Pics attached are taken during the bullet train ride from Hiroshima to Osaka (with a short 3-hour Himeji lay-over in between). The GPS caught the train doing 280 km/h, though the max speed I recorded was 286 km/h. The scenery was mainly mountainous interspersed with forests, villages and urban areas. Rice-fields were everywhere, even in between buildings in towns. The cabin of the train was very comfortable, spacious and quiet, with just a humming sound.
Japan 100804: Himeji Castle
Himeji Castle. Most famous castle in Japan, also known as “white egret castle”. More than 600 yrs old, but present structure was built 400 yrs ago by Tokugawa Shogun, totally wooden but coated with white plaster and well-defended by walls, ramparts, towers and moats. Climbing up the 6 floors of the castle tower was a bit of a challenge – narrow, steep wooden staircases (more like ladders). Featured in 007’s “You Only Live Twice” and countless samurai shows. Himeji Castle is registered on UNESCO’s World Heritage list.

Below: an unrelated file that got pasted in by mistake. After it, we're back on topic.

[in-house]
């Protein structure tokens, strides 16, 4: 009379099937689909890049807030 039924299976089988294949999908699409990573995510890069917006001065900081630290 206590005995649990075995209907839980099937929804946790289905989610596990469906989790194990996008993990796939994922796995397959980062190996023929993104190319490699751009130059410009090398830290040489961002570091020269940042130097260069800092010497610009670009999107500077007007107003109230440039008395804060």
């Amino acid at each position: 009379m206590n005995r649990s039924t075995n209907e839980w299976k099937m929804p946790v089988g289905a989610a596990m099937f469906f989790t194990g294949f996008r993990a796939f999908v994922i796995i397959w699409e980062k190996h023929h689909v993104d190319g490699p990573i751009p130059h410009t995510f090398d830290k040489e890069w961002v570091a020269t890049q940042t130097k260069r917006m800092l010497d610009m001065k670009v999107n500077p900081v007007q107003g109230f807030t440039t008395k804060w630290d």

Stopped by in Himeji for 3 hours while traveling on the shinkansen (bullet train) from Hiroshima to Osaka 10/8/04. Himeji is some 650km west of Tokyo. After stowing my backpack in the coin locker at the Himeji station, it was a 15-min brisk walk to the castle which was built atop a hill north of the city centre.
Pic #1 – View of castle from near the main gate.Model of internal wooden structure of Himeji Castle.
Pic #2 – View of main street in Himeji from top floor of castle. The train station is behind the building at the end of the street.
Pic #3 – Model of internal wooden structure of Himeji Castle.
Pic #4 – View of castle from the garden below it.
Japan 100804: Harakiri-maru at Himeji Castle
So what happens when you are a disgraced samurai at the court of the Shogun. You come to this place, sit like in ‘tahiyat awal’ with head bowed in front of the platform where the dignitaries sit to observe (Pic #2), and proceed to disembowel yourself with a sharp knife. Not to worry, if you are in real pain, your assistant will lop your head with a stroke of his sword. Then he proceeds to wash the sepukku knife (which you used to cut your belly open), his sword and your stand-alone head in the well shown in Pic #1. This spot is known as the harakiri-maru, within the Himeji Castle walls. Or so the story goes.